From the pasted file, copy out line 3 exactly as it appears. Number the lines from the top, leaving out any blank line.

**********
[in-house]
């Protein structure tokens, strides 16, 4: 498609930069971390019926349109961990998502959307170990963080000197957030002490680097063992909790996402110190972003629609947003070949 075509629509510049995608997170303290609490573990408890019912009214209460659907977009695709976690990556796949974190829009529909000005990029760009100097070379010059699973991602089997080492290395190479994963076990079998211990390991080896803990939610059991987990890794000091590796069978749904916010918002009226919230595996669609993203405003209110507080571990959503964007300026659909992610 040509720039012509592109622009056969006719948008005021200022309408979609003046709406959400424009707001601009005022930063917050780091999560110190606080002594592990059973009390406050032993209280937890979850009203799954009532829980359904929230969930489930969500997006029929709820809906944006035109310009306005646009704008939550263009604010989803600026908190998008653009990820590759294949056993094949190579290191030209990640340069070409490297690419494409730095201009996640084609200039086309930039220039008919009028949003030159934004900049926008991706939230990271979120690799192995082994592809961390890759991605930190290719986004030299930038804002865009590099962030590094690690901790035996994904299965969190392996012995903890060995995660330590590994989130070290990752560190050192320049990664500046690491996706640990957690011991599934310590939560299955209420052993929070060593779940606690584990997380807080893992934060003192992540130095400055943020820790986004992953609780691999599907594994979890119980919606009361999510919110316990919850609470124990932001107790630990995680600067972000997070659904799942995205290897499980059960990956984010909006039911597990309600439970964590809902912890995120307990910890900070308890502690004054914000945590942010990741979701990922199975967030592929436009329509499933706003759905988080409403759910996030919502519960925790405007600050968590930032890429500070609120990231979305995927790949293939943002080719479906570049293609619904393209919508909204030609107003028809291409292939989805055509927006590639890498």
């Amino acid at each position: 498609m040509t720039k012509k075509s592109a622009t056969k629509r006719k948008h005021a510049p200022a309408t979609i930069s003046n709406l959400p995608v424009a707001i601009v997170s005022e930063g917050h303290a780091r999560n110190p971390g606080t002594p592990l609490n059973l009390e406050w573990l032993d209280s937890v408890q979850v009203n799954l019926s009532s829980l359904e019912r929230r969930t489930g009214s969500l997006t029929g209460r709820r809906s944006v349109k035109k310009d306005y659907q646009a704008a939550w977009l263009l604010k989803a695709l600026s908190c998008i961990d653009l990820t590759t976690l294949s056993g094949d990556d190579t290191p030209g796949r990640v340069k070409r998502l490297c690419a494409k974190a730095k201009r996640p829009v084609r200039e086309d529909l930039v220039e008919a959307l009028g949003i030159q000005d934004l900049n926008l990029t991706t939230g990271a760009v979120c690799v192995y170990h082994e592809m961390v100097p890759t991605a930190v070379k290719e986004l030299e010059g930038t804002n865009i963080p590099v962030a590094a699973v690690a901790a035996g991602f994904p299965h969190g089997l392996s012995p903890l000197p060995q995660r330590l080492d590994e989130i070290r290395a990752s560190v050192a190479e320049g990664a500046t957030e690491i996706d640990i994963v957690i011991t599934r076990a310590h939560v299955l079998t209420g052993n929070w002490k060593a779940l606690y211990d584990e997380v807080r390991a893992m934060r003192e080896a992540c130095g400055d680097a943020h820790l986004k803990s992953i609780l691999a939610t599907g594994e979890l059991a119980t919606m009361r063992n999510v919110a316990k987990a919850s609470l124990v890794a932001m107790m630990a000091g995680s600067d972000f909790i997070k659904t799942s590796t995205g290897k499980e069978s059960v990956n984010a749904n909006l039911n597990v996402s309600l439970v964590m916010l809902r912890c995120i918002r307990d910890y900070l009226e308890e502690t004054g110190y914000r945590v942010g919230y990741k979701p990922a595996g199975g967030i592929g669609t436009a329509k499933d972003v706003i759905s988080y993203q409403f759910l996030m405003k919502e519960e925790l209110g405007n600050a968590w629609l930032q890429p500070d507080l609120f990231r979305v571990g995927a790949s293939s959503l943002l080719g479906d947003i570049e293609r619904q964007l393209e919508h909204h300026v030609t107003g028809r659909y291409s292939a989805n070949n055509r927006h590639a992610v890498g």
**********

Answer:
């Amino acid at each position: 498609m040509t720039k012509k075509s592109a622009t056969k629509r006719k948008h005021a510049p200022a309408t979609i930069s003046n709406l959400p995608v424009a707001i601009v997170s005022e930063g917050h303290a780091r999560n110190p971390g606080t002594p592990l609490n059973l009390e406050w573990l032993d209280s937890v408890q979850v009203n799954l019926s009532s829980l359904e019912r929230r969930t489930g009214s969500l997006t029929g209460r709820r809906s944006v349109k035109k310009d306005y659907q646009a704008a939550w977009l263009l604010k989803a695709l600026s908190c998008i961990d653009l990820t590759t976690l294949s056993g094949d990556d190579t290191p030209g796949r990640v340069k070409r998502l490297c690419a494409k974190a730095k201009r996640p829009v084609r200039e086309d529909l930039v220039e008919a959307l009028g949003i030159q000005d934004l900049n926008l990029t991706t939230g990271a760009v979120c690799v192995y170990h082994e592809m961390v100097p890759t991605a930190v070379k290719e986004l030299e010059g930038t804002n865009i963080p590099v962030a590094a699973v690690a901790a035996g991602f994904p299965h969190g089997l392996s012995p903890l000197p060995q995660r330590l080492d590994e989130i070290r290395a990752s560190v050192a190479e320049g990664a500046t957030e690491i996706d640990i994963v957690i011991t599934r076990a310590h939560v299955l079998t209420g052993n929070w002490k060593a779940l606690y211990d584990e997380v807080r390991a893992m934060r003192e080896a992540c130095g400055d680097a943020h820790l986004k803990s992953i609780l691999a939610t599907g594994e979890l059991a119980t919606m009361r063992n999510v919110a316990k987990a919850s609470l124990v890794a932001m107790m630990a000091g995680s600067d972000f909790i997070k659904t799942s590796t995205g290897k499980e069978s059960v990956n984010a749904n909006l039911n597990v996402s309600l439970v964590m916010l809902r912890c995120i918002r307990d910890y900070l009226e308890e502690t004054g110190y914000r945590v942010g919230y990741k979701p990922a595996g199975g967030i592929g669609t436009a329509k499933d972003v706003i759905s988080y993203q409403f759910l996030m405003k919502e519960e925790l209110g405007n600050a968590w629609l930032q890429p500070d507080l609120f990231r979305v571990g995927a790949s293939s959503l943002l080719g479906d947003i570049e293609r619904q964007l393209e919508h909204h300026v030609t107003g028809r659909y291409s292939a989805n070949n055509r927006h590639a992610v890498g």